Performing Arts and Gender in Postcolonial Western Uganda
Title Details

302 Pages

22.8 x 15.2 cm

12 music exx. and 36 b/w illus.

Series: Eastman/Rochester Studies Ethnomusicology

Series Vol. Number: 14

Imprint: University of Rochester Press

Performing Arts and Gender in Postcolonial Western Uganda

by Linda Cimardi

  • Description
  • Contents
  • Author
  • Additional resources
Focusing on runyege, the main traditional performance genre of the Banyoro and Batooro people, this book explores the entanglement of traditional music, dance, and theater with gender and postcolonialism in Western Uganda.

Drawing on archival research and extensive fieldwork in the regions of Bunyoro and Tooro, Linda Cimardi examines the connection between traditional performing arts and gender in western Uganda. The book focuses on runyege, the main genre of the Banyoro and Batooro people, exploring its different components of singing, instrument playing, dancing, and acting and identifying their complex relationships to gender models and expressions. Today mainly performed at Ugandan school festivals and by semiprofessional ensembles, repertoires like runyege adhere to stage conventions that have developed over several decades. Some of these conventions are powerful devices allowing the actors involved (performers, teachers, students, adjudicators, and audiences) to collectively shape an image of local culture grounded in a gender binary that is perceived as traditional. At the same time, stage conventions are exploited by some performers to negotiate their gender identities and expressions in unconventional ways, thus challenging hegemonic gender models. Moving between analysis of historical recordings, oral accounts, and present-day fieldwork data and experiences, the book engages in a comprehensive analysis of the postcolonial entanglement of arts and gender.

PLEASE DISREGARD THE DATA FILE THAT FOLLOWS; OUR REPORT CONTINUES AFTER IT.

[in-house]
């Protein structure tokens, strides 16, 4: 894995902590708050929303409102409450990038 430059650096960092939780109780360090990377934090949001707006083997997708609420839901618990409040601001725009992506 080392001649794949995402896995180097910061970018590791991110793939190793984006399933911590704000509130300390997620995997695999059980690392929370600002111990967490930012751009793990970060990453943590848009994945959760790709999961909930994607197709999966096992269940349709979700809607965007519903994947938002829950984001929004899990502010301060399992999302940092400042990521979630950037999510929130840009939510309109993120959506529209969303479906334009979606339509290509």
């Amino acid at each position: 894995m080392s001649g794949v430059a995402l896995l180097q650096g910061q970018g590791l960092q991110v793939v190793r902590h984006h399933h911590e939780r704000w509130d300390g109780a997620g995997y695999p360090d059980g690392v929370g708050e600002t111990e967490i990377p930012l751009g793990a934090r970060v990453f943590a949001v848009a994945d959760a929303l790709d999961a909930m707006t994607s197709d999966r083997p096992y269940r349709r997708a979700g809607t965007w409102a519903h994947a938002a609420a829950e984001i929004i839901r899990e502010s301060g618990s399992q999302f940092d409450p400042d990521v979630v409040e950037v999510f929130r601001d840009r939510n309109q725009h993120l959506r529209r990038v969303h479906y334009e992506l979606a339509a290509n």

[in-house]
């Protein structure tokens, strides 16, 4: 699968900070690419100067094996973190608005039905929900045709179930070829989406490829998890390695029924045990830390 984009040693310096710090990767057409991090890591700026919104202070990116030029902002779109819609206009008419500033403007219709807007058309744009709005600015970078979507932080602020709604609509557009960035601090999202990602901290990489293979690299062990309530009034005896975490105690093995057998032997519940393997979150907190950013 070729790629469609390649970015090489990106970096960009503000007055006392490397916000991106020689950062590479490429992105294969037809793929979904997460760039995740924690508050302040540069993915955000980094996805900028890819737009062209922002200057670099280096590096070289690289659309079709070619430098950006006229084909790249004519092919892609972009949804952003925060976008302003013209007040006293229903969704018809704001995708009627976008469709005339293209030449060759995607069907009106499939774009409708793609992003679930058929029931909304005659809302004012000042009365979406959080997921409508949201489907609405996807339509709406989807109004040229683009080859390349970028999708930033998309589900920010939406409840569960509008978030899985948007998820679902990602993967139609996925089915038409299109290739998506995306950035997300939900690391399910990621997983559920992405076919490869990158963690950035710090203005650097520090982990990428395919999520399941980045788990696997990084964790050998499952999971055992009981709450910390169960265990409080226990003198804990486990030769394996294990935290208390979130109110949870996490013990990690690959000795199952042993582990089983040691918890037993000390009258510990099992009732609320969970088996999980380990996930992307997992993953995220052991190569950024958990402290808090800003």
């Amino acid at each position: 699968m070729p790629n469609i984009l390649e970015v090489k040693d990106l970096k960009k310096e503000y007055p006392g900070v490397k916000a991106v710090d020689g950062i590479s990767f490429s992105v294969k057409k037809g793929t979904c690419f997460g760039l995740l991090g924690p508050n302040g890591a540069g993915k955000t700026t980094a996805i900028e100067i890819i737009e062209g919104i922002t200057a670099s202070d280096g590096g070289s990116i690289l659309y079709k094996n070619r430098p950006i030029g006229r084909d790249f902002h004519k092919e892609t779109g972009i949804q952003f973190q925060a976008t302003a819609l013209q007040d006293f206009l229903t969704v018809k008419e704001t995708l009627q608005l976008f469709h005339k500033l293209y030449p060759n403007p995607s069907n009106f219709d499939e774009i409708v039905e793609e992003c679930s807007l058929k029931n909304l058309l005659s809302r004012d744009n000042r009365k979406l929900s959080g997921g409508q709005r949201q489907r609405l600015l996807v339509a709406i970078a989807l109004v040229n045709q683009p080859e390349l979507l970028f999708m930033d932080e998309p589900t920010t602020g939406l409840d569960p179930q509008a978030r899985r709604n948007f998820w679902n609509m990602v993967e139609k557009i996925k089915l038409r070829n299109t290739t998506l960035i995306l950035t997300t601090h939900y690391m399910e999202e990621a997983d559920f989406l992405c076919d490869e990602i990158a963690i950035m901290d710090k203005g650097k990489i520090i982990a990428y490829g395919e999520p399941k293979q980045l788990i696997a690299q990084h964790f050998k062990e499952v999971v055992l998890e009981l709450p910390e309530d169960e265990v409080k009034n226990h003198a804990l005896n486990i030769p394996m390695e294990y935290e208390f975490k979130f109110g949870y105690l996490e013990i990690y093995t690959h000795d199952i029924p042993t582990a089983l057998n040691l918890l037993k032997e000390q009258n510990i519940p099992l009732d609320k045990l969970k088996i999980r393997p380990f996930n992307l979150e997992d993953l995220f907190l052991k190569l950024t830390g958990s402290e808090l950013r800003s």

Audio and video recordings presented in the book can be accessed on the book's companion website, http://hdl.handle.net/1802/37373.
List of Illustrations
Foreword by Samuel Kahunde
Acknowledgments
Note on Language
Note on the Musical Examples
Note on Online Audio and Video Material
Prelude: Encountering Local Culture in Western Uganda

Introduction: Approaching Gender and Performing Arts in Bunyoro and Tooro
1 "Traditional Dance Preserves Culture and Shows People How to Behave": Runyege, MDD, and Gender
2 Singing Marriage, Runyege, and Labor
3 "Women Aren't Supposed to": Instrument Playing in the Past and Today
4 Shaking the Hips, Stamping the Feet: The Runyege Dance
5 Narrating and Representing Local Culture: Theater in Songs and Dances
6 Trans-Performing and Morality in Cultural Groups

Postlude: Gendering Culture
Appendix I. Glossary of Terms in Runyoro-Rutooro
Appendix II. Historical Recordings from Bunyoro and Tooro
Author's Interviews
References
Index

LINDA CIMARDI is Principal Investigator of the DFG-funded research project "Black Musics in the (Former) Yugoslav Region" based at Martin Luther University in Halle-Wittenberg (Germany)

Watch dances and listen to songs described in the book here.

Including:

  • Kaisiki ija ontongole (audio)
  • Kyera maino (audio)
  • Kamutwaire (audio)
  • Ke ke kamengo (audio)
  • Bituli bambi (audio)
  • Runyege (video)

Hardcover

9781648250323

August 2023

Buy

$125.00 / £105.00

Shipping Options

Buy Ships within 2 business days

Buy

Purchasing options are not available in this country.

Ebook (EPDF)

9781805430643

August 2023

Buy

£24.99 / $29.95

Title Details

302 Pages

2.28 x 1.52 cm

12 music exx. and 36 b/w illus.

Series: Eastman/Rochester Studies Ethnomusicology

Series Vol. Number: 14

Imprint: University of Rochester Press